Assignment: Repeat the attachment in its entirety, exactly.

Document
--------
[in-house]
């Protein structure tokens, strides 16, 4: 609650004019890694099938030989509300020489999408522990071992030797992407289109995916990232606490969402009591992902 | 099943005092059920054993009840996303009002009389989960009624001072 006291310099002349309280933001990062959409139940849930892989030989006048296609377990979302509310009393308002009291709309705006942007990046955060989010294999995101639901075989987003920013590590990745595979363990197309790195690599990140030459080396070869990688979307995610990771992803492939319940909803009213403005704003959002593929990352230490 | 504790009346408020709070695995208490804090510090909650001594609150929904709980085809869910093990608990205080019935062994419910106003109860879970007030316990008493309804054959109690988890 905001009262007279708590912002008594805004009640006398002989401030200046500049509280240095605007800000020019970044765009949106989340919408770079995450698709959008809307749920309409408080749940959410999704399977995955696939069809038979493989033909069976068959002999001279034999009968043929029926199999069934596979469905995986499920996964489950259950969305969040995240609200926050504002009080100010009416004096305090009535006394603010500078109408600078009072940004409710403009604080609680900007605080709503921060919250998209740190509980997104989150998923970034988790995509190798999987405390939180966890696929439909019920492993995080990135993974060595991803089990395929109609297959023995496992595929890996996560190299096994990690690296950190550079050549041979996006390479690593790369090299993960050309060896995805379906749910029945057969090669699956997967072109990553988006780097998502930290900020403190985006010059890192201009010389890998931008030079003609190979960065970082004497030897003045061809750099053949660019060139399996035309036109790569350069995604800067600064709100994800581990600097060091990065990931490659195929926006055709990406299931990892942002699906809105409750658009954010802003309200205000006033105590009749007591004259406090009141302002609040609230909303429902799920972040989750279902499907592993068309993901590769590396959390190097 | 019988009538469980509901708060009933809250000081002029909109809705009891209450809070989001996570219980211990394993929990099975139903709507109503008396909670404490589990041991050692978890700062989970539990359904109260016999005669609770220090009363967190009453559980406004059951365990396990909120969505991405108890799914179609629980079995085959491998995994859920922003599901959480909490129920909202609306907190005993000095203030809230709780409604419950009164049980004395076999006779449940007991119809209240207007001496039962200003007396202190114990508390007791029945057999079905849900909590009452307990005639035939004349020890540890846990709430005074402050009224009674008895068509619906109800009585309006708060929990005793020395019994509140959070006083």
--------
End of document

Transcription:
[in-house]
């Protein structure tokens, strides 16, 4: 609650004019890694099938030989509300020489999408522990071992030797992407289109995916990232606490969402009591992902 | 099943005092059920054993009840996303009002009389989960009624001072 006291310099002349309280933001990062959409139940849930892989030989006048296609377990979302509310009393308002009291709309705006942007990046955060989010294999995101639901075989987003920013590590990745595979363990197309790195690599990140030459080396070869990688979307995610990771992803492939319940909803009213403005704003959002593929990352230490 | 504790009346408020709070695995208490804090510090909650001594609150929904709980085809869910093990608990205080019935062994419910106003109860879970007030316990008493309804054959109690988890 905001009262007279708590912002008594805004009640006398002989401030200046500049509280240095605007800000020019970044765009949106989340919408770079995450698709959008809307749920309409408080749940959410999704399977995955696939069809038979493989033909069976068959002999001279034999009968043929029926199999069934596979469905995986499920996964489950259950969305969040995240609200926050504002009080100010009416004096305090009535006394603010500078109408600078009072940004409710403009604080609680900007605080709503921060919250998209740190509980997104989150998923970034988790995509190798999987405390939180966890696929439909019920492993995080990135993974060595991803089990395929109609297959023995496992595929890996996560190299096994990690690296950190550079050549041979996006390479690593790369090299993960050309060896995805379906749910029945057969090669699956997967072109990553988006780097998502930290900020403190985006010059890192201009010389890998931008030079003609190979960065970082004497030897003045061809750099053949660019060139399996035309036109790569350069995604800067600064709100994800581990600097060091990065990931490659195929926006055709990406299931990892942002699906809105409750658009954010802003309200205000006033105590009749007591004259406090009141302002609040609230909303429902799920972040989750279902499907592993068309993901590769590396959390190097 | 019988009538469980509901708060009933809250000081002029909109809705009891209450809070989001996570219980211990394993929990099975139903709507109503008396909670404490589990041991050692978890700062989970539990359904109260016999005669609770220090009363967190009453559980406004059951365990396990909120969505991405108890799914179609629980079995085959491998995994859920922003599901959480909490129920909202609306907190005993000095203030809230709780409604419950009164049980004395076999006779449940007991119809209240207007001496039962200003007396202190114990508390007791029945057999079905849900909590009452307990005639035939004349020890540890846990709430005074402050009224009674008895068509619906109800009585309006708060929990005793020395019994509140959070006083």